IT’S A (JET) BLAST: Classic jet aircraft will be flying the Mississippi River skies this weekend
Published 6:28 am Saturday, April 2, 2022
The morning calm at the Vicksburg-Tallulah Regional Airport was broken early Friday by the whine of turbines and the essence of jet fuel as pilots wound their engines up and took to the skies over Madison Parish, La., and Vicksburg.
The airport played host to a jet formation clinic Thursday through Sunday, bringing 12 classic aircraft and their pilots to earn their certification to fly with other aircraft in formation.
“This is what we call a jet blast,” said Sonny Schilleci, president of the Classic Jet Aircraft Association. “It’s also coinciding with our 2022 convention, which will be held here Saturday night.”
The Classic Jet Aircraft Association is an organization of pilots who own and fly classic jet aircraft. Some of the member pilots who fly are former military pilots, Schilleci said, adding that the majority of the association’s instructor pilots are also former military pilots.
According to its mission statement, the association’s mission “is to protect the right to fly classic jets with the least amount of regulation and restrictions commensurate with the safe operation of our aircraft.”
To do that, the CJAA works periodically with government agencies at every level, with other flying organizations “and the general public, to ensure that our voice is heard and that we are part of any process that might affect our ability to fly our aircraft.”
The association also demonstrates its commitment to the safe and professional operation of the members’ aircraft through the continuous development of safety, training and maintenance programs and publications and by providing the results of these programs to the members.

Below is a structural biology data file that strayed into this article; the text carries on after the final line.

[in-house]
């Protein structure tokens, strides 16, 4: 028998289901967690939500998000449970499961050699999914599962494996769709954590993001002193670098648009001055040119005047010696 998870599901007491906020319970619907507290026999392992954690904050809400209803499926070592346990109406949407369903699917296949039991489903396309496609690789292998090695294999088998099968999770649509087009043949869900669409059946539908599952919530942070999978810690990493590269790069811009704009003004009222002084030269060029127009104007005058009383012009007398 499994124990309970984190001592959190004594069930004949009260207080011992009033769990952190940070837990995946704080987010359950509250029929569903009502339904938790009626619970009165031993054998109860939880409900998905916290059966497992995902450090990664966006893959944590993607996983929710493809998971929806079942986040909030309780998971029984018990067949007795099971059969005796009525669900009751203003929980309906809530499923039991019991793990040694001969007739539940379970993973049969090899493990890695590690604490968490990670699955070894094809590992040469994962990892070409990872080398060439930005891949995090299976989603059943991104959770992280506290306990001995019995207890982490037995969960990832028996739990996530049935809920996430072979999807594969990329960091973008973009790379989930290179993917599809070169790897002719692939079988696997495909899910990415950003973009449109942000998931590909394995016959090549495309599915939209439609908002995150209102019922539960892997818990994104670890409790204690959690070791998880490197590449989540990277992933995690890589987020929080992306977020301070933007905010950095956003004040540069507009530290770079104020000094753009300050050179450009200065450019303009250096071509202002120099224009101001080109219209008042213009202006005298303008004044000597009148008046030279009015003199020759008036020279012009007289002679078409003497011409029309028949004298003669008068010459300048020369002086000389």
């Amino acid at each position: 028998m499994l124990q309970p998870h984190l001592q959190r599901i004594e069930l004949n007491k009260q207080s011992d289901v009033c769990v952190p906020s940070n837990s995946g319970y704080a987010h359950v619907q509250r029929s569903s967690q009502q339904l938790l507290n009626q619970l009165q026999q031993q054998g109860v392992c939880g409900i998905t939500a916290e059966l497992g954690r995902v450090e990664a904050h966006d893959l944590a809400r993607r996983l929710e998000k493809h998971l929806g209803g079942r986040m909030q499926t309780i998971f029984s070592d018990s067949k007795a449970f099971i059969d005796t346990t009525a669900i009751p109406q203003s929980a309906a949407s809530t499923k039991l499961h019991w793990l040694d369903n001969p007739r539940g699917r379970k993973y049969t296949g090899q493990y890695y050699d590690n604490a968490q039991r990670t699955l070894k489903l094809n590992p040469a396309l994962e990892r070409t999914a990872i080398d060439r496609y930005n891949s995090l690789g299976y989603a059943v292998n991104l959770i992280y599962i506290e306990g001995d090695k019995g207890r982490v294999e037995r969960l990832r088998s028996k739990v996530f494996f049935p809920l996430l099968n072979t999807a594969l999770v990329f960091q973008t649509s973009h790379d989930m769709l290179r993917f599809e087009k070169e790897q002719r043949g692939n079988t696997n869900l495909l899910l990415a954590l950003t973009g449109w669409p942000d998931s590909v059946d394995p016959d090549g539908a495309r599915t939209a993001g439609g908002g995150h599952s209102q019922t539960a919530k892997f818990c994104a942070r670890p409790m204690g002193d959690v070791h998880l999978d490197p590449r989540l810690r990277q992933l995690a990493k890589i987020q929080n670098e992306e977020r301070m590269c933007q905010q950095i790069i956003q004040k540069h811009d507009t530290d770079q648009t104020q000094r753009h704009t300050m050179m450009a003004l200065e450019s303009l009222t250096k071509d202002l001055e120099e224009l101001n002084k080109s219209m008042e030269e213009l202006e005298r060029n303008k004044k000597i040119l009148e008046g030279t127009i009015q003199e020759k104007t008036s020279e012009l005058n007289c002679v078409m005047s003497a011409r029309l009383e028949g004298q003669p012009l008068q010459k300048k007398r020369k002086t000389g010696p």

A jet blast is one of those programs.
“It’s where the classic jets come together and get certification training,” Schilleci said.
He said the certification process is similar to the pilot certification process for propeller-driven aircraft.
“This how we get pilots wing-carded and lead-carded to fly formation in FAA (Federal Aviation Administration)-waivered airspace (like air shows),” he added.
Getting wing-carded, he said, means pilots can fly in FAA-waivered airspace on the wing of another plane in formation. Lead-carded “means that you can lead the flight. In order to fly at an airshow in formation in waivered airspace, you have to have these cards.”
He said the Formation and Safety Team, or FAST, a civilian worldwide, educational organization dedicated to teaching safe formation flying in restored vintage military aircraft and civilian aircraft, manages the certification process and sets the standards people have to adhere to so they can possess the cards.
The difference, Schilleci said, is the aircraft.
“In jets, you’re flying at much higher airspeeds; it’s a much higher performance aircraft and they handle significantly different than a prop-driven aircraft,” he said. “Jets go through the air a lot slicker than a prop does, so it does take a different skill set to fly jets in formation.”